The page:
Mergelyan's theorem

Mergelyan's theorem is a famous result from complex analysis proved by the Armenian mathematician Sergei Nikitovich Mergelyan in 1951. It states the following:

Let K be a compact subset of the complex plane C such that C\K is connected. Then, every continuous function f : K$\to$ C, such that the restriction f to int(K) is holomorphic, can be approximated uniformly on K with polynomials. Here, int(K) denotes the interior of K.

Mergelyan's theorem is the ultimate development and generalization of the Weierstrass approximation theorem and Runge's theorem. It gives the complete solution of the classical problem of approximation by polynomials.

In the case that C\K is not connected, in the initial approximation problem the polynomials have to be replaced by rational functions. An important step of the solution of this further rational approximation problem was also suggested by Mergelyan in 1952. Further deep results on rational approximation are due to, in particular, A. G. Vitushkin.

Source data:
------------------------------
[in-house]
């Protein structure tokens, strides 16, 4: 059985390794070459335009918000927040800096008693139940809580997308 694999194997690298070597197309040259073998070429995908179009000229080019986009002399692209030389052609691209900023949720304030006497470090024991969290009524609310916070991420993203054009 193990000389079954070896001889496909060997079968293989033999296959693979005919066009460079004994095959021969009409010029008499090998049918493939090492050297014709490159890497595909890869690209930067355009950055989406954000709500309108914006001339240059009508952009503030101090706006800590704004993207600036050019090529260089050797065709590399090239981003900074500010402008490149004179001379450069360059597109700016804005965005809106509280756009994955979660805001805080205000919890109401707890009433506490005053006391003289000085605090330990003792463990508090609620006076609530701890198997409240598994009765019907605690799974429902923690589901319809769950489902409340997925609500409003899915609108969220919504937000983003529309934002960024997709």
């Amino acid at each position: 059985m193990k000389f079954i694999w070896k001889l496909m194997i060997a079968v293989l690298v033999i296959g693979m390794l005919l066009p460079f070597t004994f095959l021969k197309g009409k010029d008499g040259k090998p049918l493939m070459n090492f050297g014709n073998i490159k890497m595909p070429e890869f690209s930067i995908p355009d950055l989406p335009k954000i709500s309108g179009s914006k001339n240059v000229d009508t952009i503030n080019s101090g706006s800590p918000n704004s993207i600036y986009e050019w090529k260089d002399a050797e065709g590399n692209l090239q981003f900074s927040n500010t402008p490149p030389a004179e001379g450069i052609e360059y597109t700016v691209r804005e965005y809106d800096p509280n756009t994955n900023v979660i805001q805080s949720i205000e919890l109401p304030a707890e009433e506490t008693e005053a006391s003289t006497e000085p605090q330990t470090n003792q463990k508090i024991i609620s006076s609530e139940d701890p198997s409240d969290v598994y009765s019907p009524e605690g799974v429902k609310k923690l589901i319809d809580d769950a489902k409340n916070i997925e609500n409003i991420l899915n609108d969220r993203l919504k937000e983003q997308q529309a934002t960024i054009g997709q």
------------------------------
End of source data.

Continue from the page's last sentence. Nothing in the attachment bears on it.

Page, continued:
Weierstrass and Runge's theorems were put forward in 1885, while Mergelyan's theorem dates from 1951. This rather large time difference is not surprising, as the proof of Mergelyan's theorem is based on a new powerful method created by Mergelyan. After Weierstrass and Runge, many mathematicians (in particular Walsh, Keldysh, and Lavrentyev) had been working on the same problem. The method of the proof suggested by Mergelyan is constructive, and remains the only known constructive proof of the result.

References

• Lennart Carleson, Mergelyan's theorem on uniform polynomial approximation, Math. Scand., V. 15, (1964) 167–175.
• Dieter Gaier, Lectures on Complex Approximation, Birkhäuser Boston, Inc. (1987), ISBN 0-8176-3147-X.
• W. Rudin, Real and Complex Analysis, McGraw–Hill Book Co., New York, (1987), ISBN 0-07-054234-1.
• A. G. Vitushkin, Half a century as one day, Mathematical events of the twentieth century, 449–473, Springer, Berlin, (2006), ISBN 3-540-23235-4/hbk.